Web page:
Race, Apology, and Public Memory at Maryland's Hospital for the 'Negro' Insane

Authors

  • Zosha Stuckey Towson University

DOI:

https://doi.org/10.18061/dsq.v37i1.5392

Keywords:

Asylum, African American, Black, Maryland, Race, Jim Crow, Rhetoric, Public Memory

Abstract

To respond to a recent demand of the ACLU of Maryland, and to augment theories from Disability Incarcerated (2014) about the convergence of race, disability, and due process (or lack thereof), this essay analyzes the extent to which racism informed the creation of Maryland's Hospital for the 'Negro' Insane (Crownsville Hospital). In order to understand the extent of racism in Crownsville's earlier years, I will take into account 14 categories within conditions of confinement from 1921-1928 and compare them to the nearby, white asylum. Ultimately, the hospital joins the ranks of separate and unequal (Plessy vs. Ferguson) institutions founded alongside a rhetoric of fear that the Baltimore Sun daily paper deemed "a Black invasion" of the city of Baltimore. Even more, I add to public memory of this racialized space invoking the rhetorical frame, as Kendall Phillips advises, of responsibility and apology (versus absolution) within the context of present-day racial justice movements.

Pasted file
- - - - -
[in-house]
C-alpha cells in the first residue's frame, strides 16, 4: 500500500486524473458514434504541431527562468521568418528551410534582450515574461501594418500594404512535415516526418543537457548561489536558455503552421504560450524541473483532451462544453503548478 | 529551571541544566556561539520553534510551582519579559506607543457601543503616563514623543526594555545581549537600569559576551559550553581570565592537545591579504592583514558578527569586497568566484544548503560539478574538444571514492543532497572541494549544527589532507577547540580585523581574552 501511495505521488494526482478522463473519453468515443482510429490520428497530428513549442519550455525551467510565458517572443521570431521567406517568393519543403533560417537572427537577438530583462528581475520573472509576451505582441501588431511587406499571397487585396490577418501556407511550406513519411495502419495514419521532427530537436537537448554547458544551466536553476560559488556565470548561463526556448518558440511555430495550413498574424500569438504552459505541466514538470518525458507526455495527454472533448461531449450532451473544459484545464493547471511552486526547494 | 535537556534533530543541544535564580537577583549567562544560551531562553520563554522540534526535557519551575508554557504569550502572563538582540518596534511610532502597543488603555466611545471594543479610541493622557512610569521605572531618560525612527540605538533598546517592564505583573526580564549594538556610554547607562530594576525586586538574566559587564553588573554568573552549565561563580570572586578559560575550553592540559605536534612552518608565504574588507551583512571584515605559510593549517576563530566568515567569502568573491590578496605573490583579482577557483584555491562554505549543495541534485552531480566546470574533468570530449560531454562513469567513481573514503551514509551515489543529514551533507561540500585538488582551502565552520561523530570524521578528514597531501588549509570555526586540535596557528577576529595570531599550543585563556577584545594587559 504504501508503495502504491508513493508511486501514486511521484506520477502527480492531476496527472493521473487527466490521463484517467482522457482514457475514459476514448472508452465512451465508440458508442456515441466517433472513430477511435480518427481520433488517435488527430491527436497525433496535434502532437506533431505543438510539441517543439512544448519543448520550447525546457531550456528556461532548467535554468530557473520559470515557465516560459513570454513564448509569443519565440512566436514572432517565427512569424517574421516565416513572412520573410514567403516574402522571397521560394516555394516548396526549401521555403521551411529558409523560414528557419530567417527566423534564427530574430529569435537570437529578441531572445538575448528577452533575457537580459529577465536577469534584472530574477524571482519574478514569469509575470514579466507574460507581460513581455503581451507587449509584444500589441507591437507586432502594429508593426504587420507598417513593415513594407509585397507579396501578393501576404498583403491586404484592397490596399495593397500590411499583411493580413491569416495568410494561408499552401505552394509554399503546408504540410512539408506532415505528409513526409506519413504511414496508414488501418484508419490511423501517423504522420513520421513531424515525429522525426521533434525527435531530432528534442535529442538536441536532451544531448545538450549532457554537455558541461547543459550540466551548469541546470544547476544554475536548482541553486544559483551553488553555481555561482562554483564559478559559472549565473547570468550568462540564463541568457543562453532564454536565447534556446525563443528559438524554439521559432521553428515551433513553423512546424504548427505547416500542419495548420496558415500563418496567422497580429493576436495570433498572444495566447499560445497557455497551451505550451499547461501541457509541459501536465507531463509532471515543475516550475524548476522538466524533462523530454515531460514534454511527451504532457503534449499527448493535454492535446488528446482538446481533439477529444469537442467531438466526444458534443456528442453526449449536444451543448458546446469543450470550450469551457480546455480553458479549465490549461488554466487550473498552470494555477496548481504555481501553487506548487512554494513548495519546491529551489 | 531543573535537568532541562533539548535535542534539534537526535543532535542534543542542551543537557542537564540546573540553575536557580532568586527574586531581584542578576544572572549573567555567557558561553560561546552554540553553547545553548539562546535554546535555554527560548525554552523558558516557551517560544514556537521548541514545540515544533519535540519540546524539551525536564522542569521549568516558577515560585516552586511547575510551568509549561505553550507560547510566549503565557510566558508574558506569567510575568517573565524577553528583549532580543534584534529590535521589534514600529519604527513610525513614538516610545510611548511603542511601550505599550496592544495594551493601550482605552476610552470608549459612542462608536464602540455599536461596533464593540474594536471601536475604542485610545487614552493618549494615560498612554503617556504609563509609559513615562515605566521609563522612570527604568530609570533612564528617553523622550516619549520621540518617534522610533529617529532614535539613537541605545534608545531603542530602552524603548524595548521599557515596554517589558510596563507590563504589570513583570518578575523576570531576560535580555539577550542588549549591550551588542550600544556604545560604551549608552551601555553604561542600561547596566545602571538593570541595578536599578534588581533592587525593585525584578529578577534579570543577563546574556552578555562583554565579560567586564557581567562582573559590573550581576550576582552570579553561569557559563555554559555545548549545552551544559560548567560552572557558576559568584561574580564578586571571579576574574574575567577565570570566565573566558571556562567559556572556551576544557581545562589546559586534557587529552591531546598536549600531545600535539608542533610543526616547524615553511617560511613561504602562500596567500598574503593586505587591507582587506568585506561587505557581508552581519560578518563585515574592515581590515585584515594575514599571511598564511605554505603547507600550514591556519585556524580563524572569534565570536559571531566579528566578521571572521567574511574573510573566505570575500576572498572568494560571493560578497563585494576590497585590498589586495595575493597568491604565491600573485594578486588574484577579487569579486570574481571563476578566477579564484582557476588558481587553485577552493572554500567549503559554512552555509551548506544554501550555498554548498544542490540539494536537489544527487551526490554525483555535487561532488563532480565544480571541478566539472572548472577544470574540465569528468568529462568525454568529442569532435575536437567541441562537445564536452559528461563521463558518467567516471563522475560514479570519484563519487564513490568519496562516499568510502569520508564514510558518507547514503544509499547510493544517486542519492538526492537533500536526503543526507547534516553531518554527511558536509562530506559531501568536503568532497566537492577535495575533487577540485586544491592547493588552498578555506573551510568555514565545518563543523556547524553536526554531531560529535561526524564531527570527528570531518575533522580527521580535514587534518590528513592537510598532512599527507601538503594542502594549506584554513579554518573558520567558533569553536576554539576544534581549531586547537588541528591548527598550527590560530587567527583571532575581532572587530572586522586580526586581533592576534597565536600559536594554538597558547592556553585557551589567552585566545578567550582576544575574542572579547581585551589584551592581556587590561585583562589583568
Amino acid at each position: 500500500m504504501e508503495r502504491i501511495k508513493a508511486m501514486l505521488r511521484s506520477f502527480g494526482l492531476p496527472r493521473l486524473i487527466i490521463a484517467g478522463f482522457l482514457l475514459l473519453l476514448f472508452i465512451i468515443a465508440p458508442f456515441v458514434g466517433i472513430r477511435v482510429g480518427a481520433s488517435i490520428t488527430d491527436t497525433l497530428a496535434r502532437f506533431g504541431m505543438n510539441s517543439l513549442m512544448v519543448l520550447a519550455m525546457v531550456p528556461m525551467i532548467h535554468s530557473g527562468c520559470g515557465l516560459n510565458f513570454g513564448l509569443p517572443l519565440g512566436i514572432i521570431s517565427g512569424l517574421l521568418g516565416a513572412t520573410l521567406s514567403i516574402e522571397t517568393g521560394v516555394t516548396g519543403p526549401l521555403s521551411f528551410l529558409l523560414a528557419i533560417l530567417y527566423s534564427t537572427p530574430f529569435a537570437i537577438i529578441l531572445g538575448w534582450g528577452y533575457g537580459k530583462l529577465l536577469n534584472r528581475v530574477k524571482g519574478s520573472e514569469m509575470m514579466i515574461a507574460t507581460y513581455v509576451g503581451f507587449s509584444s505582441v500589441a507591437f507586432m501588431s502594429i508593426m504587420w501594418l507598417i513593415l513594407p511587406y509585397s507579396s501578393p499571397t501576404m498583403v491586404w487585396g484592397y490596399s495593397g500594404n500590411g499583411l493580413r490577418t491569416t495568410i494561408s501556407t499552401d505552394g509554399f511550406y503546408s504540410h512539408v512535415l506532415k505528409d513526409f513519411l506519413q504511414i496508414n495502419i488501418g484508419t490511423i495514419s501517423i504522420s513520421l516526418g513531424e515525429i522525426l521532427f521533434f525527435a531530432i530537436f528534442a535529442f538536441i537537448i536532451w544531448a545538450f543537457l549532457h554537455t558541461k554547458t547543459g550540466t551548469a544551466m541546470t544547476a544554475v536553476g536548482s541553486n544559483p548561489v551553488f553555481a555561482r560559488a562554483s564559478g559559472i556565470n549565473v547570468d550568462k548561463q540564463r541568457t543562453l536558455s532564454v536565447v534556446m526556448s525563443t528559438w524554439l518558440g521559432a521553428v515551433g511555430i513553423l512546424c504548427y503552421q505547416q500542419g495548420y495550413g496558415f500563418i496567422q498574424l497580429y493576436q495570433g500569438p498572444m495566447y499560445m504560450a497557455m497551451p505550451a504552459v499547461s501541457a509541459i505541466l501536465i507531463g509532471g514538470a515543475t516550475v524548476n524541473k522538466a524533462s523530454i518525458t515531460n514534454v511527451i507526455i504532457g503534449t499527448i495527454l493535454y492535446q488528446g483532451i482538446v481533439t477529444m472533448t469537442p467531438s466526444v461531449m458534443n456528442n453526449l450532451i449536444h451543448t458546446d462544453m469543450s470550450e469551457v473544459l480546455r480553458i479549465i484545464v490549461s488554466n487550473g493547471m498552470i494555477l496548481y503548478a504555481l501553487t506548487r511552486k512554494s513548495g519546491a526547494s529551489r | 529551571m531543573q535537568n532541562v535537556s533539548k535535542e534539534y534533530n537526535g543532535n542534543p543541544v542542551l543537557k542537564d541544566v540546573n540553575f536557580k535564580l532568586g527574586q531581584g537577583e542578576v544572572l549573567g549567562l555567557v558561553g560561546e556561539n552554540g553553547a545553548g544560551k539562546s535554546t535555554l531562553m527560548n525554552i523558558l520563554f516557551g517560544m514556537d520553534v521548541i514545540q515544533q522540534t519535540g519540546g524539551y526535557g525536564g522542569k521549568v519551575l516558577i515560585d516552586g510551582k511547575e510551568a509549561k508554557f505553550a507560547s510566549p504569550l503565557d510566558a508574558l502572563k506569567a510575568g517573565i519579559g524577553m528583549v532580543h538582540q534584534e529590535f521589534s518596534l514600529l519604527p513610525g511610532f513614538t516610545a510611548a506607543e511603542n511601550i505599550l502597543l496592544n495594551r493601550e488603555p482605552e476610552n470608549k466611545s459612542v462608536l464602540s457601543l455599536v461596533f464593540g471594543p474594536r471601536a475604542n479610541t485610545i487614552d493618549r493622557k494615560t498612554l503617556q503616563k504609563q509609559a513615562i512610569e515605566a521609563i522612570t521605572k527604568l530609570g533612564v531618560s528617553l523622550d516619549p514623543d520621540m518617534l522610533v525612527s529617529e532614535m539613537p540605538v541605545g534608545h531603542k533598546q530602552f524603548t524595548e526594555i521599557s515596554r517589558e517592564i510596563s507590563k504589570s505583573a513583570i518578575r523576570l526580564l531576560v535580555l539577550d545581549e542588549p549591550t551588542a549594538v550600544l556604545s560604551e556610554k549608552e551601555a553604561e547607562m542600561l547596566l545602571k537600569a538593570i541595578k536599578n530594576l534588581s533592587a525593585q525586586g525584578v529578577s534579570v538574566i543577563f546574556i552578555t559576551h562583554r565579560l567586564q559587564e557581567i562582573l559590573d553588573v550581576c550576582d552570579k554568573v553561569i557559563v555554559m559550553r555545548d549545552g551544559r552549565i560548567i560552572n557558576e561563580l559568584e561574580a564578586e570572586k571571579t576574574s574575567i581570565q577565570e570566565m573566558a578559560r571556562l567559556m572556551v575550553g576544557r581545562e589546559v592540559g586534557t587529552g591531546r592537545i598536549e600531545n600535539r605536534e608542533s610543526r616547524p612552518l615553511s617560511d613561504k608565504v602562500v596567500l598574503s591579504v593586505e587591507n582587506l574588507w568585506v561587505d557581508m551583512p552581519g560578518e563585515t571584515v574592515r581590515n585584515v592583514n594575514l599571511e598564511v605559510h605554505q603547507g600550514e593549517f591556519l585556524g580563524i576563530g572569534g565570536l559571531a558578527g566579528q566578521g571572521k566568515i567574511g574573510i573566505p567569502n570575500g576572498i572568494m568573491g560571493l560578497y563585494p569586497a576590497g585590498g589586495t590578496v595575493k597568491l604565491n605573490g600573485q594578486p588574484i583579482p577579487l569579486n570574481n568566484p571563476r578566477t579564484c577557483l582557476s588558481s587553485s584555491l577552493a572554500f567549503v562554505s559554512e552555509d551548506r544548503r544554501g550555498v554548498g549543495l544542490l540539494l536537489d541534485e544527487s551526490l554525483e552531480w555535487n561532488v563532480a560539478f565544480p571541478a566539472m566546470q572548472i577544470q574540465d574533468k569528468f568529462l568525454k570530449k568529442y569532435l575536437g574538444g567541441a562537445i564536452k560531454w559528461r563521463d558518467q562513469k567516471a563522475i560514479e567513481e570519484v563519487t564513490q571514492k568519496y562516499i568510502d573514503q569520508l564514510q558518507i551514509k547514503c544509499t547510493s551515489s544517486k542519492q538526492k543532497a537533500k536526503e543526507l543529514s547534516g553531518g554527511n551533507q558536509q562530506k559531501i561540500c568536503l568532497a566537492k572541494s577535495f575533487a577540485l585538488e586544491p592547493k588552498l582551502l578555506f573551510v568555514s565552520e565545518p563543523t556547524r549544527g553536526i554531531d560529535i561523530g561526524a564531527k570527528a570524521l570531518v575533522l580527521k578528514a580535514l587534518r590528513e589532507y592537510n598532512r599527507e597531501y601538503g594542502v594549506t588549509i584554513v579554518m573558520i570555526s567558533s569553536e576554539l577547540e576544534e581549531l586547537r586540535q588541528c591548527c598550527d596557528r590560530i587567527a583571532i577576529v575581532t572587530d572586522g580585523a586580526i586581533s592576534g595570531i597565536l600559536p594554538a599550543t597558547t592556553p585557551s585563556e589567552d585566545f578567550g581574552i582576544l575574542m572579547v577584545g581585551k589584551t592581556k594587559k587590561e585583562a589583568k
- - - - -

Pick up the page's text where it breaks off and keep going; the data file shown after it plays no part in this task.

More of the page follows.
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Published

2017-03-07

Issue

Section

Staging Disability